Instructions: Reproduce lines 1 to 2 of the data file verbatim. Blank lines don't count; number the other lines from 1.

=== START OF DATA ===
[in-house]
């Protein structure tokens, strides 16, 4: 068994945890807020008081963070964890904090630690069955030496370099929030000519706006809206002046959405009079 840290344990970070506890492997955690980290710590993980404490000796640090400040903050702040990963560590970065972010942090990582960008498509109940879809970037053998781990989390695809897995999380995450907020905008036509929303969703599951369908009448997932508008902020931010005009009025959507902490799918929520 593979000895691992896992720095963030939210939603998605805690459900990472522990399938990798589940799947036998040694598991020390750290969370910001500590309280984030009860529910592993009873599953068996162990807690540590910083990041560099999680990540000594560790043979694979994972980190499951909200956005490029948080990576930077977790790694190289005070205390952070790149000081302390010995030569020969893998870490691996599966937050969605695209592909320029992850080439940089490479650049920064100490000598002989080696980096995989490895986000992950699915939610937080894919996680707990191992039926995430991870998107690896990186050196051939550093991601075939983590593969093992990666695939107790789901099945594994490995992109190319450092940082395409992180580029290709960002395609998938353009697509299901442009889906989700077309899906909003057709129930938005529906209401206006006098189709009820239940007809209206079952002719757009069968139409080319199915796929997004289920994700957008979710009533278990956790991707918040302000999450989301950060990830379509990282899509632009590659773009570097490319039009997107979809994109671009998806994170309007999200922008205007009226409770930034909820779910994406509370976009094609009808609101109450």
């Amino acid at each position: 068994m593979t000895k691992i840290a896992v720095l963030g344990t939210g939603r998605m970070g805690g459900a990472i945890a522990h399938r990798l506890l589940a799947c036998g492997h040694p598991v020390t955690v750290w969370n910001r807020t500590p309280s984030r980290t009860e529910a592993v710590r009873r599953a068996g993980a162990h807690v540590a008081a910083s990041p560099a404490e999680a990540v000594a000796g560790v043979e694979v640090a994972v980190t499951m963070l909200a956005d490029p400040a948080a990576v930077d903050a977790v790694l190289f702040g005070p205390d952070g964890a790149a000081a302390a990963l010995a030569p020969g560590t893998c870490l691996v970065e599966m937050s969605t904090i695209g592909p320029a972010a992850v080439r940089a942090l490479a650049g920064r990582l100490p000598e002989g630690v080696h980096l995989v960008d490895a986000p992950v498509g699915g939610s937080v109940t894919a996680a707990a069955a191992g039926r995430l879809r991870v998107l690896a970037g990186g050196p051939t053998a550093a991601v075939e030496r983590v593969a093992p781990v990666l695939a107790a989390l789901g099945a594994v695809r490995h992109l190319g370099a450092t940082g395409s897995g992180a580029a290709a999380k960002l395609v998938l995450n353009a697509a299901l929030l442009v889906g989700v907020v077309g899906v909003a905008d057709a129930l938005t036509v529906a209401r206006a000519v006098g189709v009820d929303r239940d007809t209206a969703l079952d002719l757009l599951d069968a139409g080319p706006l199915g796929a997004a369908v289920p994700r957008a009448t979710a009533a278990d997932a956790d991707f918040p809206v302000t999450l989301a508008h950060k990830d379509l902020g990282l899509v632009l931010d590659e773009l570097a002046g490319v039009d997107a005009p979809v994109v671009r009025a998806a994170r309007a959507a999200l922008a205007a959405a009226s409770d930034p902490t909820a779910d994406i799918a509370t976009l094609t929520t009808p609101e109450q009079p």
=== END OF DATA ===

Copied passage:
[in-house]
């Protein structure tokens, strides 16, 4: 068994945890807020008081963070964890904090630690069955030496370099929030000519706006809206002046959405009079 840290344990970070506890492997955690980290710590993980404490000796640090400040903050702040990963560590970065972010942090990582960008498509109940879809970037053998781990989390695809897995999380995450907020905008036509929303969703599951369908009448997932508008902020931010005009009025959507902490799918929520 593979000895691992896992720095963030939210939603998605805690459900990472522990399938990798589940799947036998040694598991020390750290969370910001500590309280984030009860529910592993009873599953068996162990807690540590910083990041560099999680990540000594560790043979694979994972980190499951909200956005490029948080990576930077977790790694190289005070205390952070790149000081302390010995030569020969893998870490691996599966937050969605695209592909320029992850080439940089490479650049920064100490000598002989080696980096995989490895986000992950699915939610937080894919996680707990191992039926995430991870998107690896990186050196051939550093991601075939983590593969093992990666695939107790789901099945594994490995992109190319450092940082395409992180580029290709960002395609998938353009697509299901442009889906989700077309899906909003057709129930938005529906209401206006006098189709009820239940007809209206079952002719757009069968139409080319199915796929997004289920994700957008979710009533278990956790991707918040302000999450989301950060990830379509990282899509632009590659773009570097490319039009997107979809994109671009998806994170309007999200922008205007009226409770930034909820779910994406509370976009094609009808609101109450």